When you are a lady about to marry another lady, you are never quite certain of the reaction you are going to get when this fact comes to light. Last spring, when we started talking seriously about getting married and planning a wedding, I prepared myself—and us—for angry, homophobic reactions. I asked every married, queer friend we have for safe vendor recommendations. I called ahead to jewelry stores and made sure to ask them if they would have a problem with my girlfriend and I shopping for our engagement rings. We managed to hire our vendors and commence wedding planning with no vitriolic reactions from strangers. We didn’t even get any mean, sideways glances. Instead, we met with a phenomenon I had neglected to consider: overcompensation.
Some good friends who also happen to be a double-lady couple got married recently. They tell the story of getting a call from an uninvited acquaintance a few days before the wedding. The acquaintance called to ask for more details about the wedding since she thought that what our friends were doing was “so brave” and she wanted to attend the event in order to show her support. Which, they were sure your heart was in the right place, lady, but no, you will not be attending their seated, plated dinner for two hundred in order to lend your support, when you were not invited in the first place. Thanks anyway.
At the time, Julie and I laughed at this story. We wrote the incident off as a bizarre example of social anxiety and poor boundaries. We’ve stopped laughing now, as similar incidents continue to crop up for us. My part-time job at a paper store involves a lot of talking about weddings, and occasionally my own impending ceremony comes up. At first, when I would mention my female fiancée, I would brace myself for a chilly silence or a dismissal of my not-legally-recognized marriage. Instead, people’s faces light up with the zeal of converts. They ask me where we’ll travel to get “real married.” They tell me how much they loved Macklemore’s performance at the Grammys. I get some tearful hugs from people whose last name I do not know. “Will your family be there?” they ask somberly, I assume hoping for a story about the brave, glittery, girl at the paper store who will be escorted down the aisle by her one stoic and proud uncle. This response is even more off putting than the angry, homophobic one I had been prepared for. I know how to respond to hate. I don’t know how to respond to these seemingly well-intentioned people.
I’m still being fitted with the same Othered label. I’m not marrying my partner; rather Julie and I will get Gay Married in the fall. We can’t be joyfully celebrating; we must be stoically overcoming. We couldn’t be adapting a historic tradition to best suit our relationship, culture, and families; queer couples have to make do with piecing together a facsimile from the scraps of a custom that shuns us. It turns out, this way is more complicated than just telling me how sinful we are. It feels like as a woman, and especially as a queer woman, I am expected to respond to all support gratefully. “Thank you for taking this heavy burden off of my weakened and oppressed shoulders, hetero stranger!” It feels like I lose my right to respond with strength when I am met with sympathy, even if it is sympathy for a plight that doesn’t match my experience.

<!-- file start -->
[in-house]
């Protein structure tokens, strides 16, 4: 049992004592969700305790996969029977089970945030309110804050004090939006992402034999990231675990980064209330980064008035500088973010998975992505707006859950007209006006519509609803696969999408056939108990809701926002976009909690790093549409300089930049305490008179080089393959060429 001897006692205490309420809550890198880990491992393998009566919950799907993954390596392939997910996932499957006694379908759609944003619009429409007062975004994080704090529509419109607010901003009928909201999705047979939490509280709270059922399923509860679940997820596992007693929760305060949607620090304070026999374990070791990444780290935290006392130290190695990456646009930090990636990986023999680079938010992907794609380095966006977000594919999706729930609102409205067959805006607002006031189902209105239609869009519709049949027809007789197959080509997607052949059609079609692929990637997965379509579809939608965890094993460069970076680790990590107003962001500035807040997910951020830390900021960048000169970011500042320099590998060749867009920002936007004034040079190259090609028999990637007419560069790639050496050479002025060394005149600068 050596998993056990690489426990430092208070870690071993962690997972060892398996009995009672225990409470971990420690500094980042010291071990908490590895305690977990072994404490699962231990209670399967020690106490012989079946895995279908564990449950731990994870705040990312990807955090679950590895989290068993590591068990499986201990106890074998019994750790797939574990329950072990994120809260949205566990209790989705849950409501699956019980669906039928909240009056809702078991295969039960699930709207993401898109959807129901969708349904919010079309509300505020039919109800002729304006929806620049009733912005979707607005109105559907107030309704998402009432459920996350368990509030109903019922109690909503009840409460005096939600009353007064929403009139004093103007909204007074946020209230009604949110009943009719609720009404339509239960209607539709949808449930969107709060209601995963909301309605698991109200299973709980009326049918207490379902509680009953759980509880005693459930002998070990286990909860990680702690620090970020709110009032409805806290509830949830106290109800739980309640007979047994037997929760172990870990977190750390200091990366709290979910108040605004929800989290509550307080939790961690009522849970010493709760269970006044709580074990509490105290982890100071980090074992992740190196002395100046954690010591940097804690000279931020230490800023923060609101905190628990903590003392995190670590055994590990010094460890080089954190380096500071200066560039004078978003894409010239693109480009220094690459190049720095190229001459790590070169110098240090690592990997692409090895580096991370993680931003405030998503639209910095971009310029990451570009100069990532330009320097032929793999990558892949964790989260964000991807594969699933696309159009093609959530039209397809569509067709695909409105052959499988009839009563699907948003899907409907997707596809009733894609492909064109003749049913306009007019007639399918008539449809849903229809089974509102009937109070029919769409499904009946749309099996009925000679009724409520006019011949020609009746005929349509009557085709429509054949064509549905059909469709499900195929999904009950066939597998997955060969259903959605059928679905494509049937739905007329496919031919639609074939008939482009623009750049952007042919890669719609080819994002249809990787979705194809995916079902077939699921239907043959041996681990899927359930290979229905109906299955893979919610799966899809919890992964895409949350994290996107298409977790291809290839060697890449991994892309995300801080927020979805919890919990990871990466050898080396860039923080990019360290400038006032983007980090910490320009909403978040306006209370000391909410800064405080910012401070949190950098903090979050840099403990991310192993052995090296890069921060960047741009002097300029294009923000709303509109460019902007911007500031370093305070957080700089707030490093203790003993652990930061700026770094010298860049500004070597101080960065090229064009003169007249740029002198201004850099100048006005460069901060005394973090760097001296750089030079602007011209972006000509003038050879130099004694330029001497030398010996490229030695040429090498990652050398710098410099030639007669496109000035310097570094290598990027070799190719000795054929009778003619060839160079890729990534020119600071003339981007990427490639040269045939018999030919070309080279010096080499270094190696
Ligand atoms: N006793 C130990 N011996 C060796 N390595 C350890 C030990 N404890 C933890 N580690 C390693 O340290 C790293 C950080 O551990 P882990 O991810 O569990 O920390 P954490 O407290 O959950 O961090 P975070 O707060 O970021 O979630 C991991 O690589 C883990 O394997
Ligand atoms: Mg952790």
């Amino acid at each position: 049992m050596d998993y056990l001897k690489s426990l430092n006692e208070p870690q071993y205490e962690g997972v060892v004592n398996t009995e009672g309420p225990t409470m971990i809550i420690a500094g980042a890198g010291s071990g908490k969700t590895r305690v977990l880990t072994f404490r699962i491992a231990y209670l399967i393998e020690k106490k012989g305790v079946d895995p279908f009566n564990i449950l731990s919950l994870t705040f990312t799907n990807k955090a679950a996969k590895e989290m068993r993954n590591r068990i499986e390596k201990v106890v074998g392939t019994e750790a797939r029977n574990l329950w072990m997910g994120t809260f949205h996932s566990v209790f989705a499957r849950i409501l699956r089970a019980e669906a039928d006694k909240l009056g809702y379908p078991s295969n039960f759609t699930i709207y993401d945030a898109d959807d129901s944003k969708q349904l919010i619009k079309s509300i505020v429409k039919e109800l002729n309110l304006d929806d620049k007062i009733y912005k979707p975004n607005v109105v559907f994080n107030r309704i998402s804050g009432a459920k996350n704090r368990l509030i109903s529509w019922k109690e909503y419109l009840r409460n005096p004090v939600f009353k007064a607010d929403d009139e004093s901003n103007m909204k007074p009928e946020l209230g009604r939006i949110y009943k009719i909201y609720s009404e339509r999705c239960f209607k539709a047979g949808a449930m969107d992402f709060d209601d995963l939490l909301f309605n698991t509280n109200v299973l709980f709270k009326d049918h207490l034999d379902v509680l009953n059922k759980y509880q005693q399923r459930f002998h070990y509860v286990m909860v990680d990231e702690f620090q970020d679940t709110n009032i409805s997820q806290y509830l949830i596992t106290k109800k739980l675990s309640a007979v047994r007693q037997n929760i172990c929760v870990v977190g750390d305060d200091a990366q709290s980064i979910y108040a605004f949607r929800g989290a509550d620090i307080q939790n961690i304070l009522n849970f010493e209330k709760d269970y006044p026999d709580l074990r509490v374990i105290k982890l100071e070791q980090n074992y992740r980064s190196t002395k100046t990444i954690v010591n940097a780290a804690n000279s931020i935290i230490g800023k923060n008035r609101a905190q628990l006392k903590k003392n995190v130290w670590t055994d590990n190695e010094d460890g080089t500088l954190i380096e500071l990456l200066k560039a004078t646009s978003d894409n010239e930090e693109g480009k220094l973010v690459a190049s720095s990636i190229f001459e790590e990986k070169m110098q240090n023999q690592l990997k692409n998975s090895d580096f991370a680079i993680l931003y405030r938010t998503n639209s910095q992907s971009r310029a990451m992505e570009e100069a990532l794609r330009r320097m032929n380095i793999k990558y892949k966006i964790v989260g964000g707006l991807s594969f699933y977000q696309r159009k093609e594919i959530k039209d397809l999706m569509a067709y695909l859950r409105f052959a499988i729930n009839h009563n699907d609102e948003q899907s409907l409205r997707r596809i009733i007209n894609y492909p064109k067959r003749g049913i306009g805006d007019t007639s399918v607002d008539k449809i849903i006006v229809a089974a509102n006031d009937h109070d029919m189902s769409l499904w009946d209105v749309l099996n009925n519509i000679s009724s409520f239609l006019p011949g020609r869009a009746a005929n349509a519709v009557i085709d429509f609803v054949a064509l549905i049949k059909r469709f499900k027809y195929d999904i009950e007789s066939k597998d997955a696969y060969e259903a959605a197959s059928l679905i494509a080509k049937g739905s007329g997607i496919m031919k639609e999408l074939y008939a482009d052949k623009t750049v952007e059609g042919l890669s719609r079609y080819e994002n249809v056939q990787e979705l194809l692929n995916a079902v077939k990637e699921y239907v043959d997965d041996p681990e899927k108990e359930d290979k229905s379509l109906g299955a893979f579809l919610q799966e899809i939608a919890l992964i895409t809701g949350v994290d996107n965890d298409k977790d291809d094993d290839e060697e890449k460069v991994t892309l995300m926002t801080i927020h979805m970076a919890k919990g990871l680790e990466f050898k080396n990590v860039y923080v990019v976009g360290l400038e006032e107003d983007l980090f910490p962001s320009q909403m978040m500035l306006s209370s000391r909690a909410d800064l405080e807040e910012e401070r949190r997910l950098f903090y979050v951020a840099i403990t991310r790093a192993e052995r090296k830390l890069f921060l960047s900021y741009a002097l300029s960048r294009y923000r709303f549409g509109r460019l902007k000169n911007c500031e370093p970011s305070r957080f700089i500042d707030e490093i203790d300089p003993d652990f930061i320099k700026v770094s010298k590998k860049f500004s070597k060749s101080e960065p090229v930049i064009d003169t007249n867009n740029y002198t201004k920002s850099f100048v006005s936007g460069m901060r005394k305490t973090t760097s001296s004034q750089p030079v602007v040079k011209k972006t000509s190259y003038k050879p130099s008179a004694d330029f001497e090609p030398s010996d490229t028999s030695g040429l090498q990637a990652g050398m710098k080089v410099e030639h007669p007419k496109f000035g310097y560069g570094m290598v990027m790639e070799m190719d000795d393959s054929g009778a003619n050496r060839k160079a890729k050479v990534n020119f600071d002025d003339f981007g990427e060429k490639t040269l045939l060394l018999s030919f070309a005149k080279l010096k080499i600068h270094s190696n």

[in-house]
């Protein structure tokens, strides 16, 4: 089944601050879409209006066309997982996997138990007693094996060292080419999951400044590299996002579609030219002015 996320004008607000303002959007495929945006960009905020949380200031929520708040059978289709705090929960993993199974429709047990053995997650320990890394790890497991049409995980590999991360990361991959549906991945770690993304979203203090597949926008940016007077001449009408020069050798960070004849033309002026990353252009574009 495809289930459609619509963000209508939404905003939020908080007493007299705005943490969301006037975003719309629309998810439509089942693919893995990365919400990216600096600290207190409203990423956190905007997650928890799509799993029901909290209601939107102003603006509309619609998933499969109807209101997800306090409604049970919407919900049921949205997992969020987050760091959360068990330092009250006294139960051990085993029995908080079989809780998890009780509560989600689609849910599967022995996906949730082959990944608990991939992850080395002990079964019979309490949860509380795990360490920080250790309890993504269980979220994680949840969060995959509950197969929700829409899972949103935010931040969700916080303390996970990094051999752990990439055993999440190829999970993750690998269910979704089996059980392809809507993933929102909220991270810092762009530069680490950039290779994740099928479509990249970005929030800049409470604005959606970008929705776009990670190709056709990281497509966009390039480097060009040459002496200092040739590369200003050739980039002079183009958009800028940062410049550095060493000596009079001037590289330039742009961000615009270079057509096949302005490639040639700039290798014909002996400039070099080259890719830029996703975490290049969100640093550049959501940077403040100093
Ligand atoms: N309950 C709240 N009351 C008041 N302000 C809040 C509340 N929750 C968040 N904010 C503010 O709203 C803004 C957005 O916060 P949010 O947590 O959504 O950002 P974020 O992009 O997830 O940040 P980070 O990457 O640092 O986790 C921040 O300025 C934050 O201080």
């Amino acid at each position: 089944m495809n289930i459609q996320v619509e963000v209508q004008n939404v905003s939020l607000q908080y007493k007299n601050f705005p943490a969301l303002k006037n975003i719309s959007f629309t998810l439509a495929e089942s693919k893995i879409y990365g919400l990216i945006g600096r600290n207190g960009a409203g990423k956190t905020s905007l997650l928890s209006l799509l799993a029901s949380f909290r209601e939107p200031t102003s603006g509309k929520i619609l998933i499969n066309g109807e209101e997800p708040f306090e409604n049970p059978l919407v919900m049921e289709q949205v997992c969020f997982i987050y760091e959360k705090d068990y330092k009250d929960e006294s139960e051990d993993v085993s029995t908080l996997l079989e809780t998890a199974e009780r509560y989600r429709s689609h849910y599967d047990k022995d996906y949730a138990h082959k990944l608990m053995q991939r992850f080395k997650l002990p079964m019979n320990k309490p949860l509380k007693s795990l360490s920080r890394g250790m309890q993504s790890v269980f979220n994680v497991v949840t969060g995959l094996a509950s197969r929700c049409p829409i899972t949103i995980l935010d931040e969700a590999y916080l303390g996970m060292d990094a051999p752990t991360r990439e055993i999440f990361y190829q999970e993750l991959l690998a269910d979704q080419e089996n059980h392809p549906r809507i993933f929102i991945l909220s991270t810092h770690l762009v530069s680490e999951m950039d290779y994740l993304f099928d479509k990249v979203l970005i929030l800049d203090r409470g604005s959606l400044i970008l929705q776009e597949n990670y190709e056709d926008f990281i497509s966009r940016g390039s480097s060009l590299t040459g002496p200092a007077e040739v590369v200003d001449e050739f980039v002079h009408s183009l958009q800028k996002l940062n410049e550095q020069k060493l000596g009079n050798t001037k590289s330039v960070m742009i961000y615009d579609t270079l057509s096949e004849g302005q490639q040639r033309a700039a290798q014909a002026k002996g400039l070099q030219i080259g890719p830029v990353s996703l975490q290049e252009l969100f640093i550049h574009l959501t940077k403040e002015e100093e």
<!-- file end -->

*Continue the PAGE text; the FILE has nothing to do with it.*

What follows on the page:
There are, however, some unexpected perks to the fervor with which people want to embrace our wedding. It’s a truth most of us learn quickly when we join the ranks of Those Planning A Wedding: strangers love to weigh in on the choices we’re making with regards to the big event. For Julie and me, even the choices that felt unorthodox, like the food truck, or not having bridesmaids or a seating chart, are met with resounding approval. When we are asked a question we don’t know the answer to, we don’t get shamed for being “bad brides.” We get a pass because the lesbians couldn’t possibly have known better. I know that by making our plea to be treated like everyone else, I’m asking for the uncomfortable experience of having strangers judge our colors with grave seriousness or to have people ask about the number of carats in my ring, and judge Julie’s salary and ability to “provide” for us accordingly (and vice versa). We are able to take for granted that people won’t be shocked but are wholly expecting the appearance of at least one bride in pants. Even considering all of that, it is a trade I am willing to make.
I want our wedding, and not the gender of my partner, to be the big news. I want to be met with unbridled joy and hearty congratulations, or even some unsolicited advice about how to be a successful wife. I want people to be angling for an invitation because they’ve heard about the fried chicken and crispy Brussels sprouts we’ll be serving at the reception, not because they need to assuage their guilt, or shame, or sadness by bearing witness. We’d like to talk about the flowers, or the huppah we’ll be making, or how we chose our officiant. We don’t want to be your gay wedding story, but I’ll take the most fun wedding you’ve ever heard of.
I will gladly take your happiness and your good wishes, strangers, but we don’t need your pity. Equal is the same. Less is obviously bad, but it turns out, more is not so great either.